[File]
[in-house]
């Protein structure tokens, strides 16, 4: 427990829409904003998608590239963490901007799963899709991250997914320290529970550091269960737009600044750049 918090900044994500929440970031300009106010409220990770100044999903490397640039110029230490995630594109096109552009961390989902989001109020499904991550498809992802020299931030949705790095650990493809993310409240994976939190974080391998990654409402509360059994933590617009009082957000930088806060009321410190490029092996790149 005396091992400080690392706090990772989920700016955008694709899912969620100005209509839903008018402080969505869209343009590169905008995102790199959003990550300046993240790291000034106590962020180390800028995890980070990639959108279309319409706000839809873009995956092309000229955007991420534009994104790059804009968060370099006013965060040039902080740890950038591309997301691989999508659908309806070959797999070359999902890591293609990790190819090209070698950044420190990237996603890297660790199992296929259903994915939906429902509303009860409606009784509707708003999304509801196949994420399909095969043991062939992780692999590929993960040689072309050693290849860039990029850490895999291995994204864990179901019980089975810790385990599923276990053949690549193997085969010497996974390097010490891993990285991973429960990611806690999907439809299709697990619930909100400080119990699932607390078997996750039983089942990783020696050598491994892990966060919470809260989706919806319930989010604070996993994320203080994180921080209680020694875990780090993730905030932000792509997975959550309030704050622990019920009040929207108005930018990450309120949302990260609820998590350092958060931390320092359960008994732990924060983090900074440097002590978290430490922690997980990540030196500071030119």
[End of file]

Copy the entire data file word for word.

[in-house]
């Protein structure tokens, strides 16, 4: 427990829409904003998608590239963490901007799963899709991250997914320290529970550091269960737009600044750049 918090900044994500929440970031300009106010409220990770100044999903490397640039110029230490995630594109096109552009961390989902989001109020499904991550498809992802020299931030949705790095650990493809993310409240994976939190974080391998990654409402509360059994933590617009009082957000930088806060009321410190490029092996790149 005396091992400080690392706090990772989920700016955008694709899912969620100005209509839903008018402080969505869209343009590169905008995102790199959003990550300046993240790291000034106590962020180390800028995890980070990639959108279309319409706000839809873009995956092309000229955007991420534009994104790059804009968060370099006013965060040039902080740890950038591309997301691989999508659908309806070959797999070359999902890591293609990790190819090209070698950044420190990237996603890297660790199992296929259903994915939906429902509303009860409606009784509707708003999304509801196949994420399909095969043991062939992780692999590929993960040689072309050693290849860039990029850490895999291995994204864990179901019980089975810790385990599923276990053949690549193997085969010497996974390097010490891993990285991973429960990611806690999907439809299709697990619930909100400080119990699932607390078997996750039983089942990783020696050598491994892990966060919470809260989706919806319930989010604070996993994320203080994180921080209680020694875990780090993730905030932000792509997975959550309030704050622990019920009040929207108005930018990450309120949302990260609820998590350092958060931390320092359960008994732990924060983090900074440097002590978290430490922690997980990540030196500071030119």